Reviewed by GREG KING
Director: Damian Szifron
Stars: Ricardo Darin, Dario Grandinetti, María Marull, Mónica Villa,Rita Cortese, Julieta Zylberberg, Leonardo Sbaraglia, Oscar Martinez, Maria Onetto, Osmar Nunez, German da Silva, Diego Gentile, Erica Rivas.

The closing night film of the recent Spanish Film Festival was the wonderful, twisted and blackly funny Wild Tales, from director Damian Szifron, which has been a massive hit in its native country and also Argentina’s official entry for the Foreign Language Oscar. It is a portmanteau of six diverse short stories, all of which deal with ordinary characters pushed to the brink, and they are linked by common themes of revenge, obsession, murder, and frustration with everyday life.
The highlight is a tale involving a road rage incident that escalates and gets wildly out of hand. There is another superb tale involving an engineer (played by Argentinian actor Ricardo Darin) who gets frustrated as his car is continually being towed, and his battles with the bureaucracy over the situation appear to go nowhere. This segment and its sense of slow building frustration and impotence in the face of bureaucracy will remind many of the Michael Douglas/Joel Schumacher film Falling Down. Then there is the wealthy family facing a crisis after their son is involved in a fatal hit and run accident. Their response allows Szifron to explore issues of class, status, justice and corruption in modern Argentina.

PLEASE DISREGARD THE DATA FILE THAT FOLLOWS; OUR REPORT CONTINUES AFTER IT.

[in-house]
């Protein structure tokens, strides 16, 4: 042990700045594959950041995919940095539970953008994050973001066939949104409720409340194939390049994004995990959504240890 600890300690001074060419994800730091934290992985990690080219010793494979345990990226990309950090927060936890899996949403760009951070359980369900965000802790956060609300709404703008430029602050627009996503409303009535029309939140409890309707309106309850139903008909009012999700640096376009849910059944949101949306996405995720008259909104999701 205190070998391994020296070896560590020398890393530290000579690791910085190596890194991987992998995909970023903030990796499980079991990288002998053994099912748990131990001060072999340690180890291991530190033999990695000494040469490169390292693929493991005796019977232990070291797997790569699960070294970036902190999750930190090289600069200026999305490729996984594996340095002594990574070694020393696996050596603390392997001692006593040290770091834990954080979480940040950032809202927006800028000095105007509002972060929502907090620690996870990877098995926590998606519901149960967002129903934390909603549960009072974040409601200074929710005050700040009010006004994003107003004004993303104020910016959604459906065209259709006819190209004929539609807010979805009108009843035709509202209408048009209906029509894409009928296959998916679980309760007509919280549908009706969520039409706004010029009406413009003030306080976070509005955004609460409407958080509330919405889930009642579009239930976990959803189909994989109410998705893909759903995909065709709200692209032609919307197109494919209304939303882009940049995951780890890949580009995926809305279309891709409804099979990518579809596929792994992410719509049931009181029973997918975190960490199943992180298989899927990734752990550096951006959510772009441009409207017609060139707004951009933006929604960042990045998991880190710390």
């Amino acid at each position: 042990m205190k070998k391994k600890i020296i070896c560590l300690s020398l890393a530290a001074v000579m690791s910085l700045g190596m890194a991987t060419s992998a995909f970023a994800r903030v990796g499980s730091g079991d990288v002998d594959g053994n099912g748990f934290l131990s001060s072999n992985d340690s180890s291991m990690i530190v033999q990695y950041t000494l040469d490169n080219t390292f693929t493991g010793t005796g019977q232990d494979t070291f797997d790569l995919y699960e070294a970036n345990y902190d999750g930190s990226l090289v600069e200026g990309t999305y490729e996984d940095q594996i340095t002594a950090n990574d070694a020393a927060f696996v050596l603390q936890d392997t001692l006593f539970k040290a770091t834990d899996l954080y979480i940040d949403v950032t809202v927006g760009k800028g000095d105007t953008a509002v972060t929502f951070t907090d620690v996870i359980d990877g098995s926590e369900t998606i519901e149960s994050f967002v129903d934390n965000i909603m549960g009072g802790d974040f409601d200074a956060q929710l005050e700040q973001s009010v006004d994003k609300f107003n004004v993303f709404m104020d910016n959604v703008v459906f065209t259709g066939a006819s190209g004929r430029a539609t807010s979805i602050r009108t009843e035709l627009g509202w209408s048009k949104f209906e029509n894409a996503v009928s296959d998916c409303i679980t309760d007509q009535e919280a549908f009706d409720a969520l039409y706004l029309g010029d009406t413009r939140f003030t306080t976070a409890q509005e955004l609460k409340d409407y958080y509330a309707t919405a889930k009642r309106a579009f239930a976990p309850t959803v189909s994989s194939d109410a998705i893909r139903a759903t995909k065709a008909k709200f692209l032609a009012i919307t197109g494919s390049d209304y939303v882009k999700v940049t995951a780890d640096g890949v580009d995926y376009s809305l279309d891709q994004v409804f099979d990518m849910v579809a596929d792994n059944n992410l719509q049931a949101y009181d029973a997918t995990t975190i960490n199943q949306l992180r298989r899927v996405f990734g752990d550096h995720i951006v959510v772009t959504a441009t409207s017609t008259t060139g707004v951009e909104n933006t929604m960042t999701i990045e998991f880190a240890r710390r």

There is also a wedding reception that goes pear shaped after the bride learns of the groom’s infidelities. This final sequence is shot in the fashion of the Dogma-style of filmmaking pioneered by Lars von Trier – it uses natural light, long takes, and unforced naturalistic performances. But it does seem to go on a little too long. But it is the opening sequence that cuts close to the bone, and will undoubtedly raise a few eyebrows. This story of a psychotic pilot and a plane load of passengers is eerily prescient of the Germanwings plane incident from a couple of months ago.
Unlike a lot of anthology films though which are often uneven in style and tone, Wild Tales benefits from a consistency of tone thanks to it being the work of a single filmmaker. Director Szifron maintains a fairly consistent and anarchic tone throughout, and the six vignettes are shaped by his dark sense of humour and social conscience. There is not a dud episode amongst the six vignettes. The film was produced by Pedro Almodovar, and his influence on the material is also obvious.



Speak Your Mind